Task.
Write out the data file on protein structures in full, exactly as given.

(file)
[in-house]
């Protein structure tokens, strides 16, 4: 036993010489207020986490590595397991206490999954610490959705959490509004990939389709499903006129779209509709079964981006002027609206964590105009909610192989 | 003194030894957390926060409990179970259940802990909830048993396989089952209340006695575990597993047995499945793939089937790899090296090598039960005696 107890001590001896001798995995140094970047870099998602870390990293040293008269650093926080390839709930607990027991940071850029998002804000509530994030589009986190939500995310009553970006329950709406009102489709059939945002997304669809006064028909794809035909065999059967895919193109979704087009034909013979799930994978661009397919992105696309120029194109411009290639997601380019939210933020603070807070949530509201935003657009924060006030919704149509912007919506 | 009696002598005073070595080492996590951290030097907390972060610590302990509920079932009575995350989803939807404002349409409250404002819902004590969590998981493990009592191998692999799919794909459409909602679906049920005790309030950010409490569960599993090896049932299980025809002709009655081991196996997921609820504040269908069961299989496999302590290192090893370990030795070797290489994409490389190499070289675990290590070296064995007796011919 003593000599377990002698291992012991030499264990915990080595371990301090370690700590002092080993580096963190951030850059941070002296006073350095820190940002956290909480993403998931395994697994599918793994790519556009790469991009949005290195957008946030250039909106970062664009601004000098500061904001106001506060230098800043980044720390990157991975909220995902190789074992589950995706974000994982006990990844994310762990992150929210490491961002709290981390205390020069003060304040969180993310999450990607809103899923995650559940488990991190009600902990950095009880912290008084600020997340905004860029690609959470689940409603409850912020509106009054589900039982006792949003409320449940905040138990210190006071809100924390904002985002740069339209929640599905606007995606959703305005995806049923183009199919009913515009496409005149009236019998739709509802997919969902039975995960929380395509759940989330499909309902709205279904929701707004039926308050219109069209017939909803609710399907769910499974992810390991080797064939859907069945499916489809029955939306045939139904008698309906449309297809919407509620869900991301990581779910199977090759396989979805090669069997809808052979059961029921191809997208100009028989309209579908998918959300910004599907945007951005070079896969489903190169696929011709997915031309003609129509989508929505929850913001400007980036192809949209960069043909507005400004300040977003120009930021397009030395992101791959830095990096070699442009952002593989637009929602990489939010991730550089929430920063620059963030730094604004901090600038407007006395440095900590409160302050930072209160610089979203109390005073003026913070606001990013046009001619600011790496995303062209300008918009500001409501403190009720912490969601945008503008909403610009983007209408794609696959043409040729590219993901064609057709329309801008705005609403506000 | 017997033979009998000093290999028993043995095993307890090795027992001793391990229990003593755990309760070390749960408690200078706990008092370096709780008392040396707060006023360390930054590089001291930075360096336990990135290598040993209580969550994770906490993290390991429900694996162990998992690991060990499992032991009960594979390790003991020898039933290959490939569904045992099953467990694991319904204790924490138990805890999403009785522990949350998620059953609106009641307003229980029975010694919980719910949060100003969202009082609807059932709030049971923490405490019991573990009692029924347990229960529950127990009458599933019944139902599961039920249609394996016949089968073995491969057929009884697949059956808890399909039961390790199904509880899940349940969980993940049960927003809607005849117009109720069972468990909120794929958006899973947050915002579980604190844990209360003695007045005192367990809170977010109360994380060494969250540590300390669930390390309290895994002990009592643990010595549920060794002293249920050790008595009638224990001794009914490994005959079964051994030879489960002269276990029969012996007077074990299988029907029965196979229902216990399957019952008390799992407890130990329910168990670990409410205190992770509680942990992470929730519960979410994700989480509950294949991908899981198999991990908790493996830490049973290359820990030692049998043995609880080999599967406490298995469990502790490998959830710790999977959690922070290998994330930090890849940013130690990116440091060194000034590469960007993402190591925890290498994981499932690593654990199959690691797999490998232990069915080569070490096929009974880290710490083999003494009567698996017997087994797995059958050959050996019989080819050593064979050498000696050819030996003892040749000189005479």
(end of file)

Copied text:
[in-house]
């Protein structure tokens, strides 16, 4: 036993010489207020986490590595397991206490999954610490959705959490509004990939389709499903006129779209509709079964981006002027609206964590105009909610192989 | 003194030894957390926060409990179970259940802990909830048993396989089952209340006695575990597993047995499945793939089937790899090296090598039960005696 107890001590001896001798995995140094970047870099998602870390990293040293008269650093926080390839709930607990027991940071850029998002804000509530994030589009986190939500995310009553970006329950709406009102489709059939945002997304669809006064028909794809035909065999059967895919193109979704087009034909013979799930994978661009397919992105696309120029194109411009290639997601380019939210933020603070807070949530509201935003657009924060006030919704149509912007919506 | 009696002598005073070595080492996590951290030097907390972060610590302990509920079932009575995350989803939807404002349409409250404002819902004590969590998981493990009592191998692999799919794909459409909602679906049920005790309030950010409490569960599993090896049932299980025809002709009655081991196996997921609820504040269908069961299989496999302590290192090893370990030795070797290489994409490389190499070289675990290590070296064995007796011919 003593000599377990002698291992012991030499264990915990080595371990301090370690700590002092080993580096963190951030850059941070002296006073350095820190940002956290909480993403998931395994697994599918793994790519556009790469991009949005290195957008946030250039909106970062664009601004000098500061904001106001506060230098800043980044720390990157991975909220995902190789074992589950995706974000994982006990990844994310762990992150929210490491961002709290981390205390020069003060304040969180993310999450990607809103899923995650559940488990991190009600902990950095009880912290008084600020997340905004860029690609959470689940409603409850912020509106009054589900039982006792949003409320449940905040138990210190006071809100924390904002985002740069339209929640599905606007995606959703305005995806049923183009199919009913515009496409005149009236019998739709509802997919969902039975995960929380395509759940989330499909309902709205279904929701707004039926308050219109069209017939909803609710399907769910499974992810390991080797064939859907069945499916489809029955939306045939139904008698309906449309297809919407509620869900991301990581779910199977090759396989979805090669069997809808052979059961029921191809997208100009028989309209579908998918959300910004599907945007951005070079896969489903190169696929011709997915031309003609129509989508929505929850913001400007980036192809949209960069043909507005400004300040977003120009930021397009030395992101791959830095990096070699442009952002593989637009929602990489939010991730550089929430920063620059963030730094604004901090600038407007006395440095900590409160302050930072209160610089979203109390005073003026913070606001990013046009001619600011790496995303062209300008918009500001409501403190009720912490969601945008503008909403610009983007209408794609696959043409040729590219993901064609057709329309801008705005609403506000 | 017997033979009998000093290999028993043995095993307890090795027992001793391990229990003593755990309760070390749960408690200078706990008092370096709780008392040396707060006023360390930054590089001291930075360096336990990135290598040993209580969550994770906490993290390991429900694996162990998992690991060990499992032991009960594979390790003991020898039933290959490939569904045992099953467990694991319904204790924490138990805890999403009785522990949350998620059953609106009641307003229980029975010694919980719910949060100003969202009082609807059932709030049971923490405490019991573990009692029924347990229960529950127990009458599933019944139902599961039920249609394996016949089968073995491969057929009884697949059956808890399909039961390790199904509880899940349940969980993940049960927003809607005849117009109720069972468990909120794929958006899973947050915002579980604190844990209360003695007045005192367990809170977010109360994380060494969250540590300390669930390390309290895994002990009592643990010595549920060794002293249920050790008595009638224990001794009914490994005959079964051994030879489960002269276990029969012996007077074990299988029907029965196979229902216990399957019952008390799992407890130990329910168990670990409410205190992770509680942990992470929730519960979410994700989480509950294949991908899981198999991990908790493996830490049973290359820990030692049998043995609880080999599967406490298995469990502790490998959830710790999977959690922070290998994330930090890849940013130690990116440091060194000034590469960007993402190591925890290498994981499932690593654990199959690691797999490998232990069915080569070490096929009974880290710490083999003494009567698996017997087994797995059958050959050996019989080819050593064979050498000696050819030996003892040749000189005479």